I imagined it being a hard-cover book, one not particularly designed, but rather simple – this isn’t a time to think of page harmony and hierarchy.

Being a hardcover book, it wouldn’t be easy to remove a pressed in name – it would require some scratching and some scrubbing on behalf of the changer of words against the fabric and ink.

This is what I did with the original title.

A deep impression would always remain, and some remnants of ink would still be visible. It wouldn’t be clean nor perfect – there would always be a reference to what the book was.

It would not look good for Big Brother should someone tell a story of how evil and awful and disgusting he is. Therefore the title must also be changed to erase the story from peoples memories.

Correcting History

Prepare for a spoiler – the last moments of the book, Winston’s life effectively ends (there’s a murder but not a death).

But who would a courageous, strong, brave, intelligent and noble leader have murdered? Those who aren’t to be known, of course! Those who become known as an unperson. Those who are evil and wrong and are to be removed from history, lest the good name of Big Brother be besmirched! Ahem.

Let’s say that someone decided to make this a story of how Winston wasn’t the good guy, but the bad. And he was stopped, as bad guys often are, by the good guy.

Now let’s talk technicalities. Nineteen Eighty-Four takes place, or at least from the point of view of Winston, from what was known as England. Keep this in mind for a moment, please.

For a new title to be impressed upon our cloth covered, hard cover book, you would need type of metal. Something strong, that could make an impression. Yet the book is already stitched and there isn’t the money (it is war time, after all) to rebind.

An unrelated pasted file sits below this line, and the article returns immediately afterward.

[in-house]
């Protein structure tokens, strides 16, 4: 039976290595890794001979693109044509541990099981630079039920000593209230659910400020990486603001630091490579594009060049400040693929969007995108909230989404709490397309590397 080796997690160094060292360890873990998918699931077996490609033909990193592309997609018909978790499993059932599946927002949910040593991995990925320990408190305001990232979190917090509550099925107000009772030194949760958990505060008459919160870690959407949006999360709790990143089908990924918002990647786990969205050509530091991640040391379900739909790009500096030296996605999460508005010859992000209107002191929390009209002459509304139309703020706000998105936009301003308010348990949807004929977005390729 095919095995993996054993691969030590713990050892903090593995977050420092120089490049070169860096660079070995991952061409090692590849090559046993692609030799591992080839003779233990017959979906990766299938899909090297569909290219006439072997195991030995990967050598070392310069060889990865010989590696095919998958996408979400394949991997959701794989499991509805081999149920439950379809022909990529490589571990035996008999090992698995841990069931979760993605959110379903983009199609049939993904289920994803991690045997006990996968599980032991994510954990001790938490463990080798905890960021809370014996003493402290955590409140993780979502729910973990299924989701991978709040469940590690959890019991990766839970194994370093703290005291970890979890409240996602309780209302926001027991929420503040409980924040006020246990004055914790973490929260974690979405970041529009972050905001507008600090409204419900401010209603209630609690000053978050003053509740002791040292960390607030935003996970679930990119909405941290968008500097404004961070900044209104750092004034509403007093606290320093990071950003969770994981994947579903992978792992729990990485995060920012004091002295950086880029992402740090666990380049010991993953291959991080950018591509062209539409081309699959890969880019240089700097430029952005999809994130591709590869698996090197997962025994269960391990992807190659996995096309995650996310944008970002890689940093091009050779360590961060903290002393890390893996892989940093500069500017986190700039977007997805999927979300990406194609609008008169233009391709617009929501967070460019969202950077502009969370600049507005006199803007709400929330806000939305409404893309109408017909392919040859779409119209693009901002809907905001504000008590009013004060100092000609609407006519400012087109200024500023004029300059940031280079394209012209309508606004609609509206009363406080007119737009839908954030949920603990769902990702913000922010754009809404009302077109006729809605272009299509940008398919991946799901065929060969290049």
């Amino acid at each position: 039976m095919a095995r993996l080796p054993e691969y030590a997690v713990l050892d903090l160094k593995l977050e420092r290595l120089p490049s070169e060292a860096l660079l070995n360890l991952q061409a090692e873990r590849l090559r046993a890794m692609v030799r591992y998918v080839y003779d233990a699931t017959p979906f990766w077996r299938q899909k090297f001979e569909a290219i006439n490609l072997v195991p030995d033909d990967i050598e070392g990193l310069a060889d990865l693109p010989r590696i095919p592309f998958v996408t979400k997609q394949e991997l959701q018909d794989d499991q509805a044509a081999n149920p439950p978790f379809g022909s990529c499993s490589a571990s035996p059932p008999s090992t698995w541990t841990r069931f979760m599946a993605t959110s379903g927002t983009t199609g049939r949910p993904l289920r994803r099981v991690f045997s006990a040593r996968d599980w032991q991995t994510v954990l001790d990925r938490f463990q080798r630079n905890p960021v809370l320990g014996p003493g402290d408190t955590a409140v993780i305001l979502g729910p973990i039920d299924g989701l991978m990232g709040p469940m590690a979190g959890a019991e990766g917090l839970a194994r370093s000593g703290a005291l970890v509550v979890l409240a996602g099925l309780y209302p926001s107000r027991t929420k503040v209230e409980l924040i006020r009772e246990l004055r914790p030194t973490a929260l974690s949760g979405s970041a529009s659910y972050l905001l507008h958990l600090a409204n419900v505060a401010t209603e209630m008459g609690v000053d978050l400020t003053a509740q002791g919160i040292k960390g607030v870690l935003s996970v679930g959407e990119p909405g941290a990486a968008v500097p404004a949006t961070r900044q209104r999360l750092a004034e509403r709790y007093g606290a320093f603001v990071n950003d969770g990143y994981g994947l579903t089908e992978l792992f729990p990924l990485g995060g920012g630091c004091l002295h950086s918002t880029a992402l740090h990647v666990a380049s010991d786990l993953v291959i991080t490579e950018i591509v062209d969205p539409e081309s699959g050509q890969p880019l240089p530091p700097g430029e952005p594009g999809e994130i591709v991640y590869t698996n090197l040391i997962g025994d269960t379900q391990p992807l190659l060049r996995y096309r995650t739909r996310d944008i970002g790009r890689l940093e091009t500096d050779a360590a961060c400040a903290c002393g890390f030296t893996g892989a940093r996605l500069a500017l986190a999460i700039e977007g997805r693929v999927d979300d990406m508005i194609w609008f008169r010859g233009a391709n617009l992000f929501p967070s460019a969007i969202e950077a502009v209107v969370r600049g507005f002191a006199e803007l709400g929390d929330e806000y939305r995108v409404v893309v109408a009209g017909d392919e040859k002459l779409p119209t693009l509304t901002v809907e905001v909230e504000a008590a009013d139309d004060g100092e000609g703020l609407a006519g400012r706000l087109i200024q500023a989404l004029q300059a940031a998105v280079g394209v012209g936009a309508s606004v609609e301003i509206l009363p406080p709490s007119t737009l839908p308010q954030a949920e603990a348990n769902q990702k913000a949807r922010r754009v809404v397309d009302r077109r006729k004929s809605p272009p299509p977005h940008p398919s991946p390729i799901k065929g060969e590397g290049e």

Now imagine this man who is changing all our words running around England. Looking for metal type. He would need something pre-1939, before the start of the second World War.

He could easily find Clarendon.

Clarendon was originally designed around 1845 by an Englishman and felt a resurgence in popularity in the 1920s. There would be a fair amount available, one would think. Originally designed to be representative of the strength and intelligence and might of the British Empire, it seems rather fitting to use such a face for a government that prides its self on not much more than such characteristics.

So we have our font in the form of metal to give our book its new title. And we have our problem – it cannot be run through a press. It would have to be done by hand.

The problem in our case was that whoever pressed the letters in, whoever inked them up and set them, didn’t do so with the same amount of finesse that a press and typesetter might. Too much ink was put on the letters, far too much, nor is the impression clear – it’s as if they’ve had more than one go at it. And if one looks closely, clear signs of bleeding are apparent.

That which is hard to ignore, is the fact that it’s ugly. Horribly ugly. It’s centered text to the left, with no thought of kerning or, even though an attempt has been made, to have the lines of text balanced. Perfect for a world where such detail in the arts is ignored and, in a sense, repulsed by those with political muscle.

But there it is, our new cover. A cover as if it were made by those in the novel, under such circumstances. A book which was spun and changed to tells the story how those in charge want it to be. A leader wasn’t defied—a villain was stopped.

Does it do a better job than those shown here at selling this classic? No, not really. Is it a little more interesting and play on the ideas contained within the book? I hope so.